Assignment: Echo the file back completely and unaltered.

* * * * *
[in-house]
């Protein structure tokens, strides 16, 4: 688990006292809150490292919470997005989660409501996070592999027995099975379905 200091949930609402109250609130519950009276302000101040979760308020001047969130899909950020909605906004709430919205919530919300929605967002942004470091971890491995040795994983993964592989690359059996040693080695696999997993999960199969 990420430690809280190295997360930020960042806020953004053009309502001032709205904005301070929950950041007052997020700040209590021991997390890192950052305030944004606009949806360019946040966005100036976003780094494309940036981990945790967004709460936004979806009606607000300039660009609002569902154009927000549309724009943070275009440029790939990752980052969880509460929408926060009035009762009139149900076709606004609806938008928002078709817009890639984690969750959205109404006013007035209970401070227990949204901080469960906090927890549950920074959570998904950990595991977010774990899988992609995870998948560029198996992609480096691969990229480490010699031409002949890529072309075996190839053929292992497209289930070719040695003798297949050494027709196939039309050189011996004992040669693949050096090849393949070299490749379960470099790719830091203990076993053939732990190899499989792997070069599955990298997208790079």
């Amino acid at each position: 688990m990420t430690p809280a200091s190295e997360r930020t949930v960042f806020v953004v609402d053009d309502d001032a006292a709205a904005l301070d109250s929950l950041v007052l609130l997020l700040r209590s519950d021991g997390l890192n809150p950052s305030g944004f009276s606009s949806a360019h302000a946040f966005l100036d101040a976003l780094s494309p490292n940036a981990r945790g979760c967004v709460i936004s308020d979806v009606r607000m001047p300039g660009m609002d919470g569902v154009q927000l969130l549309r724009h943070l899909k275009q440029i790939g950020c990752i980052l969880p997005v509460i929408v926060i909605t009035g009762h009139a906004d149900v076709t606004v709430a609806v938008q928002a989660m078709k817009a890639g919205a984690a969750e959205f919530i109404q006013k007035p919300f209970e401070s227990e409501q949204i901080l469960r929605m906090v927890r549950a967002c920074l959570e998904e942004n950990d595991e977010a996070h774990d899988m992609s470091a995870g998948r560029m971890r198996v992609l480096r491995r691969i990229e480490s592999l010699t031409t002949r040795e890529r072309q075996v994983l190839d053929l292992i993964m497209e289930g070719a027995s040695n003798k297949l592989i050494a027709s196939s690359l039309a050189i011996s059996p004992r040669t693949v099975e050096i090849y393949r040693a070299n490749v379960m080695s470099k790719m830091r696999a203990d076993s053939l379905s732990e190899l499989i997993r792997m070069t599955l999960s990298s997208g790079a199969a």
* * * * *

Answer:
[in-house]
């Protein structure tokens, strides 16, 4: 688990006292809150490292919470997005989660409501996070592999027995099975379905 200091949930609402109250609130519950009276302000101040979760308020001047969130899909950020909605906004709430919205919530919300929605967002942004470091971890491995040795994983993964592989690359059996040693080695696999997993999960199969 990420430690809280190295997360930020960042806020953004053009309502001032709205904005301070929950950041007052997020700040209590021991997390890192950052305030944004606009949806360019946040966005100036976003780094494309940036981990945790967004709460936004979806009606607000300039660009609002569902154009927000549309724009943070275009440029790939990752980052969880509460929408926060009035009762009139149900076709606004609806938008928002078709817009890639984690969750959205109404006013007035209970401070227990949204901080469960906090927890549950920074959570998904950990595991977010774990899988992609995870998948560029198996992609480096691969990229480490010699031409002949890529072309075996190839053929292992497209289930070719040695003798297949050494027709196939039309050189011996004992040669693949050096090849393949070299490749379960470099790719830091203990076993053939732990190899499989792997070069599955990298997208790079």
């Amino acid at each position: 688990m990420t430690p809280a200091s190295e997360r930020t949930v960042f806020v953004v609402d053009d309502d001032a006292a709205a904005l301070d109250s929950l950041v007052l609130l997020l700040r209590s519950d021991g997390l890192n809150p950052s305030g944004f009276s606009s949806a360019h302000a946040f966005l100036d101040a976003l780094s494309p490292n940036a981990r945790g979760c967004v709460i936004s308020d979806v009606r607000m001047p300039g660009m609002d919470g569902v154009q927000l969130l549309r724009h943070l899909k275009q440029i790939g950020c990752i980052l969880p997005v509460i929408v926060i909605t009035g009762h009139a906004d149900v076709t606004v709430a609806v938008q928002a989660m078709k817009a890639g919205a984690a969750e959205f919530i109404q006013k007035p919300f209970e401070s227990e409501q949204i901080l469960r929605m906090v927890r549950a967002c920074l959570e998904e942004n950990d595991e977010a996070h774990d899988m992609s470091a995870g998948r560029m971890r198996v992609l480096r491995r691969i990229e480490s592999l010699t031409t002949r040795e890529r072309q075996v994983l190839d053929l292992i993964m497209e289930g070719a027995s040695n003798k297949l592989i050494a027709s196939s690359l039309a050189i011996s059996p004992r040669t693949v099975e050096i090849y393949r040693a070299n490749v379960m080695s470099k790719m830091r696999a203990d076993s053939l379905s732990e190899l499989i997993r792997m070069t599955l999960s990298s997208g790079a199969a």